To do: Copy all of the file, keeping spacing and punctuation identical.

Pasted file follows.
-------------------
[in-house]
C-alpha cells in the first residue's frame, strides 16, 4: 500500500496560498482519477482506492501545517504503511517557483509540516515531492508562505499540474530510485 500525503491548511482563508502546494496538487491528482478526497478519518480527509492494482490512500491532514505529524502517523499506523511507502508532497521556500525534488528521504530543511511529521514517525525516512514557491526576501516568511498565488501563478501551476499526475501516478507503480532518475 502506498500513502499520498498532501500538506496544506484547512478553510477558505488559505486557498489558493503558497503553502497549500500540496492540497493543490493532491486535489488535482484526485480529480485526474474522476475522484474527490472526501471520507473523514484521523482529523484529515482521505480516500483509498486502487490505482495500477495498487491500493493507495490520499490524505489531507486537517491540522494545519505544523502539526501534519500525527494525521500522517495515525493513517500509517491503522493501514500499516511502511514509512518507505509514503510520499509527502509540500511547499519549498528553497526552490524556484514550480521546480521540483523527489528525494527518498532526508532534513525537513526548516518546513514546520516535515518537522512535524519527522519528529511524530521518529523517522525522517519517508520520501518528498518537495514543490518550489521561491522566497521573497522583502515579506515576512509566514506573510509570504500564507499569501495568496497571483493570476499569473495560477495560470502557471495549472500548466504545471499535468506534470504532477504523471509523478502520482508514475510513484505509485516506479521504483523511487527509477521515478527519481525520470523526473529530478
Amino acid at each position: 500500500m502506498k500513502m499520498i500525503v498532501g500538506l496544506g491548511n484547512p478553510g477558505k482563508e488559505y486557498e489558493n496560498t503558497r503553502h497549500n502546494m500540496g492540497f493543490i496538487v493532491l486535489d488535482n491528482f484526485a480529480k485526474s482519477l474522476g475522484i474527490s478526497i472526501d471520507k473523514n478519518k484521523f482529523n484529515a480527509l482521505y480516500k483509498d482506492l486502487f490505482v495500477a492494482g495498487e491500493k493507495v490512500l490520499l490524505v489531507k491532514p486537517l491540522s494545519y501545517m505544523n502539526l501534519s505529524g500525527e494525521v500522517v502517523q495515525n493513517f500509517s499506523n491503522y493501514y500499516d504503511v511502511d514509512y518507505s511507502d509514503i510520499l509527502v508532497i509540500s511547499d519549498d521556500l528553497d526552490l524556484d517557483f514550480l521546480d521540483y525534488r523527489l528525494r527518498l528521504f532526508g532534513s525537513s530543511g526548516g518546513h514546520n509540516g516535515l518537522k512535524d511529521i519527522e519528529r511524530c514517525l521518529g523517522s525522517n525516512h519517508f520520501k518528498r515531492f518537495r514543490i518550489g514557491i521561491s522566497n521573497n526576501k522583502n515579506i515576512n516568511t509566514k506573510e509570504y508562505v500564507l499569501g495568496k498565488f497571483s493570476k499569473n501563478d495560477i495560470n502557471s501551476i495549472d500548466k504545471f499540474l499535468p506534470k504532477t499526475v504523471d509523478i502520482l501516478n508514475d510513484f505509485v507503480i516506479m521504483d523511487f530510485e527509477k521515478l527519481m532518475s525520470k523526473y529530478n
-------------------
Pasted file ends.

[in-house]
C-alpha cells in the first residue's frame, strides 16, 4: 500500500496560498482519477482506492501545517504503511517557483509540516515531492508562505499540474530510485 500525503491548511482563508502546494496538487491528482478526497478519518480527509492494482490512500491532514505529524502517523499506523511507502508532497521556500525534488528521504530543511511529521514517525525516512514557491526576501516568511498565488501563478501551476499526475501516478507503480532518475 502506498500513502499520498498532501500538506496544506484547512478553510477558505488559505486557498489558493503558497503553502497549500500540496492540497493543490493532491486535489488535482484526485480529480485526474474522476475522484474527490472526501471520507473523514484521523482529523484529515482521505480516500483509498486502487490505482495500477495498487491500493493507495490520499490524505489531507486537517491540522494545519505544523502539526501534519500525527494525521500522517495515525493513517500509517491503522493501514500499516511502511514509512518507505509514503510520499509527502509540500511547499519549498528553497526552490524556484514550480521546480521540483523527489528525494527518498532526508532534513525537513526548516518546513514546520516535515518537522512535524519527522519528529511524530521518529523517522525522517519517508520520501518528498518537495514543490518550489521561491522566497521573497522583502515579506515576512509566514506573510509570504500564507499569501495568496497571483493570476499569473495560477495560470502557471495549472500548466504545471499535468506534470504532477504523471509523478502520482508514475510513484505509485516506479521504483523511487527509477521515478527519481525520470523526473529530478
Amino acid at each position: 500500500m502506498k500513502m499520498i500525503v498532501g500538506l496544506g491548511n484547512p478553510g477558505k482563508e488559505y486557498e489558493n496560498t503558497r503553502h497549500n502546494m500540496g492540497f493543490i496538487v493532491l486535489d488535482n491528482f484526485a480529480k485526474s482519477l474522476g475522484i474527490s478526497i472526501d471520507k473523514n478519518k484521523f482529523n484529515a480527509l482521505y480516500k483509498d482506492l486502487f490505482v495500477a492494482g495498487e491500493k493507495v490512500l490520499l490524505v489531507k491532514p486537517l491540522s494545519y501545517m505544523n502539526l501534519s505529524g500525527e494525521v500522517v502517523q495515525n493513517f500509517s499506523n491503522y493501514y500499516d504503511v511502511d514509512y518507505s511507502d509514503i510520499l509527502v508532497i509540500s511547499d519549498d521556500l528553497d526552490l524556484d517557483f514550480l521546480d521540483y525534488r523527489l528525494r527518498l528521504f532526508g532534513s525537513s530543511g526548516g518546513h514546520n509540516g516535515l518537522k512535524d511529521i519527522e519528529r511524530c514517525l521518529g523517522s525522517n525516512h519517508f520520501k518528498r515531492f518537495r514543490i518550489g514557491i521561491s522566497n521573497n526576501k522583502n515579506i515576512n516568511t509566514k506573510e509570504y508562505v500564507l499569501g495568496k498565488f497571483s493570476k499569473n501563478d495560477i495560470n502557471s501551476i495549472d500548466k504545471f499540474l499535468p506534470k504532477t499526475v504523471d509523478i502520482l501516478n508514475d510513484f505509485v507503480i516506479m521504483d523511487f530510485e527509477k521515478l527519481m532518475s525520470k523526473y529530478n